Code:
    #include <vector>
    #include <string>
    
    int main() {
      std::vector<int> v(10);
      for (int i=0;i<10;i++) {
        v[i] = i*(i+i^3);
      }
      reverse(v.begin(), v.end());
      std::string q = "omgomgom";
      return 0;
    }
    Name:  no-u.png
Views: 104
Size:  2.0 KB

    It's less, but still. 58kb stripped.
    Code:
    #include <stdio.h>
    
    int main() {
      puts("C doesn't");
      return 0;
    }
    Name:  cdoesnt.png
Views: 102
Size:  1.7 KB
    6kb stripped. I don't know how to link to libstdc statically on windows, sorry.

    I don't see how anyone would think STL would result in larger source code size, if that's what you're talking about.
    Last edited by Doodle77; 05-01-2008 at 06:06 PM.

  9. #24
    (?<!re)tired Mario F.'s Avatar
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    uh? Try instead adding vector and string functionality to that C code snippet before you try to compare oranges to apples again.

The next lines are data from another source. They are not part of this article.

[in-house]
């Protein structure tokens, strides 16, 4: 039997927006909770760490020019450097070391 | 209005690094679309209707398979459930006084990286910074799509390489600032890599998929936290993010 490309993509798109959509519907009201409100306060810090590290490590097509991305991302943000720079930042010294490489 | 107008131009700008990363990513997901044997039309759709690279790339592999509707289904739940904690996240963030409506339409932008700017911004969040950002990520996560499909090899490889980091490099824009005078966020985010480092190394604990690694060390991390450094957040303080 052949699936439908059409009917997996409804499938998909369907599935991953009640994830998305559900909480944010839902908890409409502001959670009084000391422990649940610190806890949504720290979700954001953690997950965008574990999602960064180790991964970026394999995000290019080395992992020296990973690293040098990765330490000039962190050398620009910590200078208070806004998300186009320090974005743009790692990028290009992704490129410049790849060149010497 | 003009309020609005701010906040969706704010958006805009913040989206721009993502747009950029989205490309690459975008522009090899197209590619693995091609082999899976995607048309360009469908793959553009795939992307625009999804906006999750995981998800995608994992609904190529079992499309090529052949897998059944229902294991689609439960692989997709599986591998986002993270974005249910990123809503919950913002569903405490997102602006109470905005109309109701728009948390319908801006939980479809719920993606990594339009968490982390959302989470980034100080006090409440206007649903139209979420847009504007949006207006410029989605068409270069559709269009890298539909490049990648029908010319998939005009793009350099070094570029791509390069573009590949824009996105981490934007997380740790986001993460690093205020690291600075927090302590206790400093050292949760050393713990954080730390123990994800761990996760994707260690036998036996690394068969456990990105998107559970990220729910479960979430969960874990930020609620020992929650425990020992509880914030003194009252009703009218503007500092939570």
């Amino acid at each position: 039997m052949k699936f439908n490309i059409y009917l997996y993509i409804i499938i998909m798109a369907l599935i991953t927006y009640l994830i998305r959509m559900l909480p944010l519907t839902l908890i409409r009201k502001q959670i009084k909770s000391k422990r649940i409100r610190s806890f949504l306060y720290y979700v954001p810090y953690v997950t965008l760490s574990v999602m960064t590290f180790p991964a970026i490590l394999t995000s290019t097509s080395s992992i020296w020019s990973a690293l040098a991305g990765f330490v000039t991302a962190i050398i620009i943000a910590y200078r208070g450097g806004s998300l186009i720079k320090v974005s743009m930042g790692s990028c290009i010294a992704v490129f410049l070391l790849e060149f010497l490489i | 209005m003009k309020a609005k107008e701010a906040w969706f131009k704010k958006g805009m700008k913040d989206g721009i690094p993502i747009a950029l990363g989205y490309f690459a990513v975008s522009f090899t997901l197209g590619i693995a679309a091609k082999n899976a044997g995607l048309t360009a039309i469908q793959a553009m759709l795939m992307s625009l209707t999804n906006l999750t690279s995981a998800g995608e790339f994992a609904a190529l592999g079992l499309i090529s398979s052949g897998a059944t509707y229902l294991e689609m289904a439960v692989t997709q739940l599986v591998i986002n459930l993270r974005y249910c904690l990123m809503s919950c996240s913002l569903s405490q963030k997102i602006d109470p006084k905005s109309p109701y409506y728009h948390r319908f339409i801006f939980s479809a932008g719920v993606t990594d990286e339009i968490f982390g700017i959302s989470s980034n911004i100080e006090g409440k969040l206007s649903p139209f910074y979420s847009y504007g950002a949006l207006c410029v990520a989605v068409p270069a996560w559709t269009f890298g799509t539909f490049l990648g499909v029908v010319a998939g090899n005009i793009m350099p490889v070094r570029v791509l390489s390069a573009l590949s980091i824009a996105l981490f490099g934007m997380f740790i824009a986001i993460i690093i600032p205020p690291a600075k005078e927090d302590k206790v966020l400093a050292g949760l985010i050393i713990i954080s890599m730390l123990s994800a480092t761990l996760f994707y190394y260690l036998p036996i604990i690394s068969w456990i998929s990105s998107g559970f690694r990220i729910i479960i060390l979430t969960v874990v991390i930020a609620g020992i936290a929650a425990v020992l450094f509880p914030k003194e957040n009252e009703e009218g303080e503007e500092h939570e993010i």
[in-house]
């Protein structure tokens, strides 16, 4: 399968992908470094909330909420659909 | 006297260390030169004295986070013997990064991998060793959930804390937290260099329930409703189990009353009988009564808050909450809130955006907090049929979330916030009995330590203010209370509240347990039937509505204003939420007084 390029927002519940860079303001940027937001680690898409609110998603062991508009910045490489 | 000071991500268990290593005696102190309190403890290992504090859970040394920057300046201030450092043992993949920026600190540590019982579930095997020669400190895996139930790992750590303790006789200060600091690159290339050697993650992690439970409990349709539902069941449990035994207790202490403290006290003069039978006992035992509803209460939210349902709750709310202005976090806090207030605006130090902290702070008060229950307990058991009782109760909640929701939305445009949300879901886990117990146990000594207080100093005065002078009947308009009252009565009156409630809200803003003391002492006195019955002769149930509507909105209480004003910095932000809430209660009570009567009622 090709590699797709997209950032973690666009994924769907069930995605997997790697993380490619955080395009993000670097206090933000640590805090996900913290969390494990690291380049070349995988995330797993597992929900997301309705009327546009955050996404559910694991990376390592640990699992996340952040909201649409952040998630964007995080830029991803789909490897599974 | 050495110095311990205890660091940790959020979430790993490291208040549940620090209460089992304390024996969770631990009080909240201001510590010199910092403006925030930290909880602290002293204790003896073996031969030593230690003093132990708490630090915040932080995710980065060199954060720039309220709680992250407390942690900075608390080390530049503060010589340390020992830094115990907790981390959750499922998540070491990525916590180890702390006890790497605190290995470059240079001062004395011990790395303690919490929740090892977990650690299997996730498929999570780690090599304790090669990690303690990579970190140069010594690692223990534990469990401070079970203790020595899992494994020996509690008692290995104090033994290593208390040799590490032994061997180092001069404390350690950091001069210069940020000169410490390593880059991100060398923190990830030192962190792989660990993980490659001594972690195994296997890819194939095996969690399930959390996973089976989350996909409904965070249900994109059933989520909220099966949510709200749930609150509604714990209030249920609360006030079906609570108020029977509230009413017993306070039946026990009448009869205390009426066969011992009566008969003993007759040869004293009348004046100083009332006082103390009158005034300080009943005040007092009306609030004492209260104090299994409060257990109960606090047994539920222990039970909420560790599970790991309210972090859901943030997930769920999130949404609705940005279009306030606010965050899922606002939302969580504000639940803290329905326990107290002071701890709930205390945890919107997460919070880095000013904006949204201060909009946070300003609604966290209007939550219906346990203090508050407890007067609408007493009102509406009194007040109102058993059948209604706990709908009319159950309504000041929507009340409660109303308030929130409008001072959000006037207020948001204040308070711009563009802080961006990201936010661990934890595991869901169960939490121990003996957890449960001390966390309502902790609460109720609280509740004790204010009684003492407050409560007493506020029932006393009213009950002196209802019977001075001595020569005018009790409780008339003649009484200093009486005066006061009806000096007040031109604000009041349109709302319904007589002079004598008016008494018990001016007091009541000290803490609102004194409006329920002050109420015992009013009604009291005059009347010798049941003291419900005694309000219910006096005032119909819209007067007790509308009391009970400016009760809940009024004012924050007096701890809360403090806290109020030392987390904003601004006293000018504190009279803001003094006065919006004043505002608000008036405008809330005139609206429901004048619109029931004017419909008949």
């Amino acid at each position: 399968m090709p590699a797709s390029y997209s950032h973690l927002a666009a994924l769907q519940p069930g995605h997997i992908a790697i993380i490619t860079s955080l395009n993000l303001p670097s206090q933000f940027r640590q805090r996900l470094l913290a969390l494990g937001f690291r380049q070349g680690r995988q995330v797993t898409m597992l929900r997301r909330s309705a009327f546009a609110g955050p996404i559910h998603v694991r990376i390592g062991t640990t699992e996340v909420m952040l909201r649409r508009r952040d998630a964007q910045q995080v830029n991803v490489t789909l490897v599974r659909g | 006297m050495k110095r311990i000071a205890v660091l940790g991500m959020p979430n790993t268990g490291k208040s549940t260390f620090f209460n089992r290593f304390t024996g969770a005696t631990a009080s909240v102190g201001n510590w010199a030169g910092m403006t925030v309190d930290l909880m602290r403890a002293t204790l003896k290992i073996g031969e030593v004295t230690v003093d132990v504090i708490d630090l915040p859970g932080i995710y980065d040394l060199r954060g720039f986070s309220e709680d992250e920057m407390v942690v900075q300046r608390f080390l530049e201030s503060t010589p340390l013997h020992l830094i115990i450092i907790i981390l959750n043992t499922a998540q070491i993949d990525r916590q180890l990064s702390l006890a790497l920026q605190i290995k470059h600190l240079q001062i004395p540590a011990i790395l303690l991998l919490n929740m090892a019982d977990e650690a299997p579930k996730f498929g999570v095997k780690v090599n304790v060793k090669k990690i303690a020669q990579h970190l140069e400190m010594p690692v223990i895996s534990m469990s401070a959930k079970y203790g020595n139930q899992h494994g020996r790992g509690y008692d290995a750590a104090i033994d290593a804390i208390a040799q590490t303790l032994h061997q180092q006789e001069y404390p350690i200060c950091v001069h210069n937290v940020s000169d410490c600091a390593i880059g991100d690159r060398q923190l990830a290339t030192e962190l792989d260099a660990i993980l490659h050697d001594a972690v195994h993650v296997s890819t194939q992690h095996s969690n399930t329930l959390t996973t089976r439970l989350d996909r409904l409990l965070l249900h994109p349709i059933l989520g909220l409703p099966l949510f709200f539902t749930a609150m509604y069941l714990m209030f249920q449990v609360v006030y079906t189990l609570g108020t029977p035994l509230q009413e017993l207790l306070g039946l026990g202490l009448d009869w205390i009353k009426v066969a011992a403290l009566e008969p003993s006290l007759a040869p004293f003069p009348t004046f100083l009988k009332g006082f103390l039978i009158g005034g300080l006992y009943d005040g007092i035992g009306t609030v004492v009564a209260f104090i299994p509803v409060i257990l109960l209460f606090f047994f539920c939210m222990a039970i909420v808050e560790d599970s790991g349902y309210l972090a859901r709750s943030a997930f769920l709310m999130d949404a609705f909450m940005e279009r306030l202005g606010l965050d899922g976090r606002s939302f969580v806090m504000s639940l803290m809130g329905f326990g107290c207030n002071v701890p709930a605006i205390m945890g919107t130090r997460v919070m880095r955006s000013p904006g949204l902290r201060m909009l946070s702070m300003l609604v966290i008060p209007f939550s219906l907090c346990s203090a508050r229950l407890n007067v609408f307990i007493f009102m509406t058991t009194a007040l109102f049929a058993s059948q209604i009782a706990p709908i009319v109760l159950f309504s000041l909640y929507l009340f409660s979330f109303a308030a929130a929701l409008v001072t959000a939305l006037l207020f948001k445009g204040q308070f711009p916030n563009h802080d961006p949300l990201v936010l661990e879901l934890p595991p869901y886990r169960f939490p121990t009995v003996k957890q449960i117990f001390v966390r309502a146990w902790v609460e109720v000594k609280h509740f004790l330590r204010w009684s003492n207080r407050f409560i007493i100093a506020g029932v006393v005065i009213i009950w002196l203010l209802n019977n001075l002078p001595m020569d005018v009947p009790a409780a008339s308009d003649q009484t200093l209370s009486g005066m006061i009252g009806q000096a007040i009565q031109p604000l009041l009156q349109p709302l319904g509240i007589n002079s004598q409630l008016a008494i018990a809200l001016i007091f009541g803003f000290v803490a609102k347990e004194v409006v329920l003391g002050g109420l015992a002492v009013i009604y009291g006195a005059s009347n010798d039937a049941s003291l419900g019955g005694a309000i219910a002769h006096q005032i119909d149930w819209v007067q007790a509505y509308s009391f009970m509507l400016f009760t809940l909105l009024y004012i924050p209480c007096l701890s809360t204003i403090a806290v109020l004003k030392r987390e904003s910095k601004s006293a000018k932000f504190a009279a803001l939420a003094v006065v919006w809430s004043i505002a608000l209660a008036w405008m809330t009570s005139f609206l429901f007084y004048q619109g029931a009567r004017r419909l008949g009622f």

The programmer’s wife tells him: “Run to the store and pick up a loaf of bread. If they have eggs, get a dozen.”
    The programmer comes home with 12 loaves of bread.


    Originally Posted by brewbuck:
    Reimplementing a large system in another language to get a 25% performance boost is nonsense. It would be cheaper to just get a computer which is 25% faster.

  10. #25
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    Quote Originally Posted by Mario F. View Post
    uh? Try instead adding vector and string functionality to that C code snippet before you try to compare oranges to apples again.
    I'm not trying to say that I could magically implement everything in STL in less space, I'm just saying that the mere use a string or vector in your c++ program adds 52kb of STL code.

  11. #26
    Dr Dipshi++ mike_g's Avatar
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    uh? Try instead adding vector and string functionality to that C code snippet before you try to compare oranges to apples again.
    I don't see why that should make much of a difference. stdio is small. Its going to be around the same size compiled with g++.

  12. #27
    (?<!re)tired Mario F.'s Avatar